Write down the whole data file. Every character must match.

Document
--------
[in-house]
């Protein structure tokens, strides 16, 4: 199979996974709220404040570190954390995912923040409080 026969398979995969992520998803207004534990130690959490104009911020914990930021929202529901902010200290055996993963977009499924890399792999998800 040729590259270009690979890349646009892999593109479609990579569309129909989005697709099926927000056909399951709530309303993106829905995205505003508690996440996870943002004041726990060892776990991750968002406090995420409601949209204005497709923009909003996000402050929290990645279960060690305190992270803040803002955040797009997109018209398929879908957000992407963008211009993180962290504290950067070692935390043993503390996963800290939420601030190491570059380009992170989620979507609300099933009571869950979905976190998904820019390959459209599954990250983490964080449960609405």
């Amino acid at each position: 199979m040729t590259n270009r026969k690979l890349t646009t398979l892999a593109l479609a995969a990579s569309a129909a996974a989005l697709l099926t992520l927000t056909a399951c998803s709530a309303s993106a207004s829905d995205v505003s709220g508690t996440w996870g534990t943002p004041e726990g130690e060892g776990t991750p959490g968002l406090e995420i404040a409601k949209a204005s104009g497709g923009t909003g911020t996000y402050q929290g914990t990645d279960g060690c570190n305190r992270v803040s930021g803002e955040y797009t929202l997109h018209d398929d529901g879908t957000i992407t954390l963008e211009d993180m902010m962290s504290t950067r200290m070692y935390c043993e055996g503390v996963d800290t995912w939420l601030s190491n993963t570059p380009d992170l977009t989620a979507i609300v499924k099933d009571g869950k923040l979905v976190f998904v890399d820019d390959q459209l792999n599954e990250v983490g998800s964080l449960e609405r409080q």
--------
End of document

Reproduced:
[in-house]
């Protein structure tokens, strides 16, 4: 199979996974709220404040570190954390995912923040409080 026969398979995969992520998803207004534990130690959490104009911020914990930021929202529901902010200290055996993963977009499924890399792999998800 040729590259270009690979890349646009892999593109479609990579569309129909989005697709099926927000056909399951709530309303993106829905995205505003508690996440996870943002004041726990060892776990991750968002406090995420409601949209204005497709923009909003996000402050929290990645279960060690305190992270803040803002955040797009997109018209398929879908957000992407963008211009993180962290504290950067070692935390043993503390996963800290939420601030190491570059380009992170989620979507609300099933009571869950979905976190998904820019390959459209599954990250983490964080449960609405």
């Amino acid at each position: 199979m040729t590259n270009r026969k690979l890349t646009t398979l892999a593109l479609a995969a990579s569309a129909a996974a989005l697709l099926t992520l927000t056909a399951c998803s709530a309303s993106a207004s829905d995205v505003s709220g508690t996440w996870g534990t943002p004041e726990g130690e060892g776990t991750p959490g968002l406090e995420i404040a409601k949209a204005s104009g497709g923009t909003g911020t996000y402050q929290g914990t990645d279960g060690c570190n305190r992270v803040s930021g803002e955040y797009t929202l997109h018209d398929d529901g879908t957000i992407t954390l963008e211009d993180m902010m962290s504290t950067r200290m070692y935390c043993e055996g503390v996963d800290t995912w939420l601030s190491n993963t570059p380009d992170l977009t989620a979507i609300v499924k099933d009571g869950k923040l979905v976190f998904v890399d820019d390959q459209l792999n599954e990250v983490g998800s964080l449960e609405r409080q």